Remarkably the important factor was time.  Fields and his team found a pattern of 3 stimulations spaced with 10 minute periods without stimulation triggered the response that strengthened the synaptic pathway permanently- creating a long term memory.  I saw an opportunity to use the same pattern in education. A team of students, Angela Bradley (a talented Biology teacher) and I then created what has become known as Spaced Learning.  We ran trials with surprisingly positive results.

[…]I was hoping to link up with other researchers who had applied his research to learning.  He told me he didn’t know of any, and that put huge pressure on me to conduct further detailed research which we did in 2007-2010. The surprisingly positive results were validated. Unfortunately they were so positive they questioned the validity of conventional teaching itself.

We were lucky to secure funding to create a resource to help other educationalists use Spaced Learning- they are here on the site. At Monkseaton there has been training for hundreds of people, and now there is digital resource in English for everyone to use as they see fit. Italian and Chinese versions are on this site.

Later Start to the School Day: The second innovation was based on research by Russell Foster, chair of circadian neuroscience at Brasenose College, Oxford, in turn supported by some of the work Sarah Jayne Blakemore was doing at UCL. Research has discovered that, as teenage brains develop, they are more likely to go through a stage where their 24 cycle (or circadian rhythm) doesn’t match that of adults. The implication is that teenagers are more alert later in the day, are impelled by their circadian cycle to sleep later and wake later in the morning. For Kelley, the conclusion was simple – start school later in the day. In 2009 Monkseaton High School, therefore, became the first school to start lessons later (10am) to account for the differences in teenagers’ circadian rhythms.

So did it all work?

In 2010, a report by Tyneside Council reported GCSE results at 34% (A*-C) in English and Maths (below the national average) and branded the school ‘inadequate’, however the school recorded a rise of almost a fifth a few months later (the highest in the history of the school).

Nevertheless, in 2011 Ofsted designated the school ‘satisfactory’. Kelley unexpectedly resigned as head in 2012 and the following year the school was given a ‘requires improvement’ by Ofsted.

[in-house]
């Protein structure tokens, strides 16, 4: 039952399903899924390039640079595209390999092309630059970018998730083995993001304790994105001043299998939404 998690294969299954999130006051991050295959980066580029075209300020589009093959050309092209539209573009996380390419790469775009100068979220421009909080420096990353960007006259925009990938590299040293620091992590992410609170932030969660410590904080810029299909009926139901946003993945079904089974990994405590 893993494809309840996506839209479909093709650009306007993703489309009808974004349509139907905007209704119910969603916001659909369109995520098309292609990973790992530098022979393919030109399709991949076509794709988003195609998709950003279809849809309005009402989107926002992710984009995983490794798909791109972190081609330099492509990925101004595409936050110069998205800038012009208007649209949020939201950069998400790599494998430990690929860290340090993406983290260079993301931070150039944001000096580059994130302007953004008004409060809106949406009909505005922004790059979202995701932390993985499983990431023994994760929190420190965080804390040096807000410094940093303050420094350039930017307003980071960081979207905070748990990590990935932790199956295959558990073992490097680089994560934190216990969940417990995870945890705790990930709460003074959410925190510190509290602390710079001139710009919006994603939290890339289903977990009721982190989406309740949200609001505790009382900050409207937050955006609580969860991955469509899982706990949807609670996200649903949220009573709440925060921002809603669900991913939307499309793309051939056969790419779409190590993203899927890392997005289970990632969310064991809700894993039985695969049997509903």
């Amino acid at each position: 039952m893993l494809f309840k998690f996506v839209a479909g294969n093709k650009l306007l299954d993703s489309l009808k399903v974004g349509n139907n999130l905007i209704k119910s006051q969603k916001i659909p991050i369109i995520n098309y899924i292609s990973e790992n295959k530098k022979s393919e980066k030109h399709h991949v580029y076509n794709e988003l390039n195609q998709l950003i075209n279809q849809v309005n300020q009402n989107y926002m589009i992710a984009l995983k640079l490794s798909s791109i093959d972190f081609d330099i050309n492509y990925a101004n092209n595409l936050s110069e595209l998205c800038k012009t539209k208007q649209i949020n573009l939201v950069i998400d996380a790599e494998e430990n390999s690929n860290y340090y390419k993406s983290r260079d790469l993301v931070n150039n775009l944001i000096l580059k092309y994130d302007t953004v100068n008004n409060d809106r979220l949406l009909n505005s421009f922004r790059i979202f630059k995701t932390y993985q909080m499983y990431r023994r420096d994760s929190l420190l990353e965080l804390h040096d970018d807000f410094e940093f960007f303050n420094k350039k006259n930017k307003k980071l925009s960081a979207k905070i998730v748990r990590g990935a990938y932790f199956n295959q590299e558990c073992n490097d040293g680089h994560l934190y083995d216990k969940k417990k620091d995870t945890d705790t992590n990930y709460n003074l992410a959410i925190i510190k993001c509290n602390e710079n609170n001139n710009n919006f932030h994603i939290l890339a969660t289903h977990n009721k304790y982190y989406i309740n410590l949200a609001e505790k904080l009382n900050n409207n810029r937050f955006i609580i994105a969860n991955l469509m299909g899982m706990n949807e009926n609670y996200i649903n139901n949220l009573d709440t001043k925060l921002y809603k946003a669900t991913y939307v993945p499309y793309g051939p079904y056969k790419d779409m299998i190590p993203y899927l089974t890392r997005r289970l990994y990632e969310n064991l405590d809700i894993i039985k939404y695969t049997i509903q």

… so, at face value, the situation appears confusing.

The question of whether the initiatives worked is also complicated. GCSE grades certainly increased but a number of different variables need to be considered, such as implementing a rage of evidence-based initiatives simultaneously. Also, the general upward trend in GCSE results nationwide might have contributed to a proportion of this rise.

The evidence on which the experiments took place might have been sound but the implementation might not have been. A series of Randomised Controlled Trials might have been useful but even then it would have been necessary to include other schools in order to reduce the likelihood of extraneous variables impacting on the results. I’m not aware of any replications outside the original school either, so any results might not be valid or reliable.

There is much to learn from the Monkseaton experiment, it was the forerunner of all that’s buzzing in education at the moment but was perhaps too naively designed and implemented to produce any useful data (I haven’t been able to find any outside Kelley’s own book but feel free to point me in the right direction). It also suggests the headteachers really do need the courage to give this kind of thing a go, but preferably not alone!

Finally, remember that although individuals like Ben Goldacre produced the spark, we are all standing on the shoulders of amazing educational revolutionaries like Kelley.

Getting serious about mindfulness.

I’ve never really been an ‘accept everything, jump on the bandwagon’ kind of person. I like evidence and the evidence needs to be of high validity and reliability. I exist in the in-between world of psychology and education (two worlds that, I believe, are about to collide with dramatic and wide-ranging consequences). I have dabbled with the ‘dark side’ – a brief dalliance with humanistic psychology and (dare I say) the transpersonal – I’ve read more Maslow than you could shake a stick at and even have a copy of Ken Wilber’s ‘A brief history of everything’ sitting on my book shelf.